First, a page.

# The tutor examines the idea that internal combustion engines are more efficient in cold weather.

An upper limit for efficiency of an internal combustion engine is

eff = (Tcombust – Tsurrounding)/Tcombust

where

Tcombust is the temp of the combustion cylinder

Tcombust, Tsurrounding both in degrees Kelvin (Celsius + 273).

Let’s imagine a diesel engine, whose average internal cylinder temperature might be around 1600°C. Then at outdoor temp of 25°C (293K) we have

eff = (1873 – 298)/1873 = 84.1%

Likewise, at outdoor temp -25°C we have

eff = (1873 – 248)/1873 = 86.8%

The 2.7% increase in efficiency at -25°C vs 25°C may be noticeable to an operator.

Source:

www.ncert.nic.in

White, J. Edmund. Physical Chemistry: College Outline Series. New York: Harcourt Brace Jovanovich, 1987.

Jack of Oracle Tutoring by Jack and Diane, Campbell River, BC.

# The tutor continues about a toy repair, with some reinforcement ideas.

While we were repairing the toy a few nights ago (see my previous post), my father-in-law suggested that, after the first repair cured, a second application should be considered around the outside. Such reinforcement, he commented, would give the repair its best chance of holding.

I considered his counsel from an engineering point of view: how much extra strength could we anticipate from application of J-B Weld around the outside of the repair site?

Let’s imagine the shear force to be straight forward. The strength of a reinforcement can be, generally, proportional to its left-right length multiplied by its height, then by the square of its forward length. Assuming the J-B Weld works as an integral piece after drying, I imagined an outside application along each side plane. The application would be about 20 times the height of the original shear, then its same forward length, but only about 1/30 of its left-right length. Compared with the first repair reuniting the two sheared surfaces, the reinforcement strength per side might be 20(1/30) or 2/3. Both sides together could offer reinforcement strength of 2(2/3)=4/3 or 1.33 times the strength of the original repair, more than doubling its shear resistance.

With these numbers in mind, I took my father-in-law’s advice and made the reinforcement application about 24 hours ago. The repair should be ready right now.

Jack of Oracle Tutoring by Jack and Diane, Campbell River, BC.

# The tutor wonders about a pending toy repair.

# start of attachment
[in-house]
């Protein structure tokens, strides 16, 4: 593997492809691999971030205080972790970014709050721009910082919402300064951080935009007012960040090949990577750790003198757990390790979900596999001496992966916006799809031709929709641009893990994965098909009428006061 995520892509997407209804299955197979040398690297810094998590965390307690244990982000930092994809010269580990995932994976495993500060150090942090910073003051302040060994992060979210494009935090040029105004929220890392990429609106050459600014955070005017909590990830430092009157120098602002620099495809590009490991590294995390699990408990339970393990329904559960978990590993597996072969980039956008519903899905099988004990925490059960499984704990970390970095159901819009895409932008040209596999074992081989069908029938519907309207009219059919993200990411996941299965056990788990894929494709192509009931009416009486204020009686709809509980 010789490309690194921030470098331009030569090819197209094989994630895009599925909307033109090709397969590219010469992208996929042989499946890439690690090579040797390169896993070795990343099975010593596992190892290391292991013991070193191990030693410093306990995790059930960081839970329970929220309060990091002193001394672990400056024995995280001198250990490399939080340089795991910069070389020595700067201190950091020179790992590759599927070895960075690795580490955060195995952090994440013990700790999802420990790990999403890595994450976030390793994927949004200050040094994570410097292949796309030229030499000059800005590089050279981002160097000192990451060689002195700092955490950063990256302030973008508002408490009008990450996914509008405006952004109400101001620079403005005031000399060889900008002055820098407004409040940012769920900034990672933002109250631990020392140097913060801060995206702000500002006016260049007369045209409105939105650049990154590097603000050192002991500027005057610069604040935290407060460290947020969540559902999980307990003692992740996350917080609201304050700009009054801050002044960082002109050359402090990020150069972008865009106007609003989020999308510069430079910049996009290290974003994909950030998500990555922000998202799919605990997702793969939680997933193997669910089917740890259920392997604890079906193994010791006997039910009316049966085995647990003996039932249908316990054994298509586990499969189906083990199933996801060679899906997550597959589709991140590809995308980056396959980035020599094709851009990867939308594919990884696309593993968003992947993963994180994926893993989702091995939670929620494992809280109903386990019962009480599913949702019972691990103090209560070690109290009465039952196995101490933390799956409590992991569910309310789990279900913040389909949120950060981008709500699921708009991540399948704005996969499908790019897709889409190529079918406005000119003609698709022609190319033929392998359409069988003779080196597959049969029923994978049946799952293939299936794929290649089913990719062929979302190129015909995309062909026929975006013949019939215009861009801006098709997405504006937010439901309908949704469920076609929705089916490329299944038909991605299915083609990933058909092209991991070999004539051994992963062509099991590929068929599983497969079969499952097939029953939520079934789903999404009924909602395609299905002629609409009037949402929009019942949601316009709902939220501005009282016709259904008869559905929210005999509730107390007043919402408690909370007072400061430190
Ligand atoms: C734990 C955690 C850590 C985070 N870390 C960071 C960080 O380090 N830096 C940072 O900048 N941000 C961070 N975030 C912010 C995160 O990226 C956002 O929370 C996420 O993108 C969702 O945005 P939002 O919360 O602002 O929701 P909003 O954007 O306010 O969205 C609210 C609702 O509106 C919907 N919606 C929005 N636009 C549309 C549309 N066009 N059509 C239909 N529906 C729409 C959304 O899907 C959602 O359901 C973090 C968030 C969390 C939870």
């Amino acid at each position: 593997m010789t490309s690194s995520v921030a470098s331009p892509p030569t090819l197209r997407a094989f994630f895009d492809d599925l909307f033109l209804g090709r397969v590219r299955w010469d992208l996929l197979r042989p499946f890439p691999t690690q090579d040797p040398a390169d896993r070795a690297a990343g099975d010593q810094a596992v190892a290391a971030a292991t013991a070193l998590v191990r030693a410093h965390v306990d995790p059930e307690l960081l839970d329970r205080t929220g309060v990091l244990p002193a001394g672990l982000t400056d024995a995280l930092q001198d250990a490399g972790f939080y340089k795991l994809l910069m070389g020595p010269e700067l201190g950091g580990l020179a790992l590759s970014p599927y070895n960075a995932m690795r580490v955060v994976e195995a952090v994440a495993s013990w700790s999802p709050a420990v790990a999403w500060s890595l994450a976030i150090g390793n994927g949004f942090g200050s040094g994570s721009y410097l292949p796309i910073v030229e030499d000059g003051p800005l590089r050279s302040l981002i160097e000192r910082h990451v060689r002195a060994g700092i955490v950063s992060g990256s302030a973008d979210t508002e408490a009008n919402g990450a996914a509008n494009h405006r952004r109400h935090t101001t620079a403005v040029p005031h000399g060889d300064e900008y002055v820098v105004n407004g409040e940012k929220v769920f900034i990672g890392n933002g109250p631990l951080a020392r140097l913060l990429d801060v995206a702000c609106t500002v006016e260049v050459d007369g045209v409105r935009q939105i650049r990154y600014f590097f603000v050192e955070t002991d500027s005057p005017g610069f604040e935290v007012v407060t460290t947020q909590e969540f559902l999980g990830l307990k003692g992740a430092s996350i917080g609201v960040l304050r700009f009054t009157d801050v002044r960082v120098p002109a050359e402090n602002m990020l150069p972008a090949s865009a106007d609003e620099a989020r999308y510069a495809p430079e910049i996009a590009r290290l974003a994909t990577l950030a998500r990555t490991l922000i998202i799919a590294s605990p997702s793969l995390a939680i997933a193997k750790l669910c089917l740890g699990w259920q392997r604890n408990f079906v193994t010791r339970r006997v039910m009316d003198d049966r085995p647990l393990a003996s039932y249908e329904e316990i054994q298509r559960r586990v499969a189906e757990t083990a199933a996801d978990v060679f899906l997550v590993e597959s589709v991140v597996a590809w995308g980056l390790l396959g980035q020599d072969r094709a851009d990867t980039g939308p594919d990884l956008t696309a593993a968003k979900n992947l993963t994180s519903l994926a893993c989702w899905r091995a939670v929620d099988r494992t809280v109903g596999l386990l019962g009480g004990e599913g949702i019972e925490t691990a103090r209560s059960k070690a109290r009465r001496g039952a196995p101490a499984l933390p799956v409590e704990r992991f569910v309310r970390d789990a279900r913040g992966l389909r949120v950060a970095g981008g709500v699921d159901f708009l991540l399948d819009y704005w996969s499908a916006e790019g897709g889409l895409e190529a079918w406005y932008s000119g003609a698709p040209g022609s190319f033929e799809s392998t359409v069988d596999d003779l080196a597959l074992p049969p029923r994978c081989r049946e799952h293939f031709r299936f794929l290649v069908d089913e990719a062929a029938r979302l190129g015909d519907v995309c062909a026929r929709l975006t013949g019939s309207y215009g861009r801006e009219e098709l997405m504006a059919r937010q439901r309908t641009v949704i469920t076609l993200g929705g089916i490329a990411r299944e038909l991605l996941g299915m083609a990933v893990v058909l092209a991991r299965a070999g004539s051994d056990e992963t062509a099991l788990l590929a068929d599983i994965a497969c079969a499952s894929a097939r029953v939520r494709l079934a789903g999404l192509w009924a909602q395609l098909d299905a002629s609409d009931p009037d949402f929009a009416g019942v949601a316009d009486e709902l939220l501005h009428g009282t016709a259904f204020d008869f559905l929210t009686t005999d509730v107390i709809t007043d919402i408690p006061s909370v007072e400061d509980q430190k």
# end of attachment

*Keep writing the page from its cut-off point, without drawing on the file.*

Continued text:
My younger son has a toy he really loves that broke. Specifically, a pot metal part sheared off. It’s a toy out of production, so can’t be replaced.

Looking at the breakage, a repair seemed unlikely to work. I went to the hardware store and explained the situation. The man handed me J-B Weld: “If anything could work, this will.”

The J-B Weld label suggests a tensile strength of 3960 psi. The tensile strength of pot metal might be around 40 000 psi. In the toy, the strain on the metal part is not tensile, but rather shear. The shear strength of pot metal is around 75% of its tensile; if the same for the repair, it might be around 3000 psi.

I estimate the surface of the repair to be about 1/64, or 0.015625, inch2, suggesting a repair strength of 3000(0.015625) = 47 pounds.

The pot metal part stretches an elastic. Stretching the same elastic even further by a hanging mass, I’ve determined that the toy’s pulling force is less than 2.5 lbs. With estimated strength of 47 pounds, the repair should hold.

J-B Weld needs 24 hours to cure; the repair has had about 36. I guess we’ll know soon if it works. I’ll keep you posted:)

Source:

wikipedia

sciencedaily.com

jbweld.com

Jack of Oracle Tutoring by Jack and Diane, Campbell River, BC.

# Tutoring high school math, unit conversions are often visited.  The math tutor discusses the conversion of engine displacements.

Back when I was a kid, I had a 50cc (cc:cubic centimetre, also written as cm3) minibike. My friends soon got an 80cc one. That’s when the numbers “50cc” or “80cc” became important to me: their 80cc bike was not just a minibike. It could go 60mph (we still talked in miles back then); it always had more power than you needed. That was the difference between a “50” and an “80”.

Through many moves, new friends who didn’t ride motorbikes, jobs, then university, I became completely removed from the motorcycle culture. In high school I heard about old muscle cars; a few of my friends even had them. The numbers were “289”, “350”,or “400”. I was told those numbers also described engine size, but they meant cubic inches rather than cubic centimetres. At the same time, more of my friends had smaller cars whose engines were measured in litres: 1.6L, 2.6L, or 3.8L, for instance.

The inevitable question in such a context: what is a 350 cubic inch engine in litres? Or in cubic cm? How can we arrive at a common unit so as to compare the sizes of those engines?

We can do so with the help of this diagram:

It’s a fact that, for a box structure, the volume (aka, displacement) is given by

Volume=length*width*height

Therefore, the volume of the cubic inch pictured above, in cubic centimetres, would be

Volume=(2.54cm)*(2.54cm)*(2.54cm)=16.387064cm^3

Therefore, rounded to the nearest hundredth,
1inch^3=16.39cm^3

It follows that a 350inch3 engine is 350*16.39=5736.5cm^3, or 5736.5cc’s, if you prefer that way of saying it.

Another fact is that

1cm^3=1cc=1mL

Furthermore,

1L=1000mL

Therefore, your 5736.5cc engine is also 5736.5mL, which is 5.7365L.

My old minibike of 50cc? Well, I guess it was 50/16.39=3.05inch^3. For its size, though, it really got around:)

We’ve hit a cool, damp stretch of days here, but we needed it. Wherever you are, hope your summer is turning out well, too.

Jack of Oracle Tutoring by Jack and Diane, Campbell River, BC.